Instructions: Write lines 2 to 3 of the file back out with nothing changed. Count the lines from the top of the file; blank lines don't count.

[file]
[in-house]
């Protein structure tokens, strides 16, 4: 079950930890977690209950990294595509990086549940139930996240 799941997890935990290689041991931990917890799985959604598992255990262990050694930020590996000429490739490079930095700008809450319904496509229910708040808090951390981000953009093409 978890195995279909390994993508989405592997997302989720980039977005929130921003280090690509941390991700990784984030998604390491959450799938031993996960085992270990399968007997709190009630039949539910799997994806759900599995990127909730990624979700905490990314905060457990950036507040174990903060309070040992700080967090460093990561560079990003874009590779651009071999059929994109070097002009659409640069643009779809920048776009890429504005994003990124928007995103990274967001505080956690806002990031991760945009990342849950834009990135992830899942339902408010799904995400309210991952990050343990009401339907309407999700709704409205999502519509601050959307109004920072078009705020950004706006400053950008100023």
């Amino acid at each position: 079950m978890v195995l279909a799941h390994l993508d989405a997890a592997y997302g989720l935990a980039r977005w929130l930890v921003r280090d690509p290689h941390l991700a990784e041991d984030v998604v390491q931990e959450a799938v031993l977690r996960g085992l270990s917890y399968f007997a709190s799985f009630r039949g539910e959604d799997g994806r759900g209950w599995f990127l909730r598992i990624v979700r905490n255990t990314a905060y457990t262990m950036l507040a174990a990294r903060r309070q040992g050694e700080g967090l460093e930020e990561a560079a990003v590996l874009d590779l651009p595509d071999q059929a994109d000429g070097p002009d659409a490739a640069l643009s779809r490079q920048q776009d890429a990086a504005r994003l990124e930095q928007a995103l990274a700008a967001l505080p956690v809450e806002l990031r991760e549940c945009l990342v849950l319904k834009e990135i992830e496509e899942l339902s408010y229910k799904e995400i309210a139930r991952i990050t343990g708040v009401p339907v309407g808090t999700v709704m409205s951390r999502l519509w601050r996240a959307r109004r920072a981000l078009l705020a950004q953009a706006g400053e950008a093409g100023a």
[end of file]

């Protein structure tokens, strides 16, 4: 079950930890977690209950990294595509990086549940139930996240 799941997890935990290689041991931990917890799985959604598992255990262990050694930020590996000429490739490079930095700008809450319904496509229910708040808090951390981000953009093409 978890195995279909390994993508989405592997997302989720980039977005929130921003280090690509941390991700990784984030998604390491959450799938031993996960085992270990399968007997709190009630039949539910799997994806759900599995990127909730990624979700905490990314905060457990950036507040174990903060309070040992700080967090460093990561560079990003874009590779651009071999059929994109070097002009659409640069643009779809920048776009890429504005994003990124928007995103990274967001505080956690806002990031991760945009990342849950834009990135992830899942339902408010799904995400309210991952990050343990009401339907309407999700709704409205999502519509601050959307109004920072078009705020950004706006400053950008100023």
């Amino acid at each position: 079950m978890v195995l279909a799941h390994l993508d989405a997890a592997y997302g989720l935990a980039r977005w929130l930890v921003r280090d690509p290689h941390l991700a990784e041991d984030v998604v390491q931990e959450a799938v031993l977690r996960g085992l270990s917890y399968f007997a709190s799985f009630r039949g539910e959604d799997g994806r759900g209950w599995f990127l909730r598992i990624v979700r905490n255990t990314a905060y457990t262990m950036l507040a174990a990294r903060r309070q040992g050694e700080g967090l460093e930020e990561a560079a990003v590996l874009d590779l651009p595509d071999q059929a994109d000429g070097p002009d659409a490739a640069l643009s779809r490079q920048q776009d890429a990086a504005r994003l990124e930095q928007a995103l990274a700008a967001l505080p956690v809450e806002l990031r991760e549940c945009l990342v849950l319904k834009e990135i992830e496509e899942l339902s408010y229910k799904e995400i309210a139930r991952i990050t343990g708040v009401p339907v309407g808090t999700v709704m409205s951390r999502l519509w601050r996240a959307r109004r920072a981000l078009l705020a950004q953009a706006g400053e950008a093409g100023a």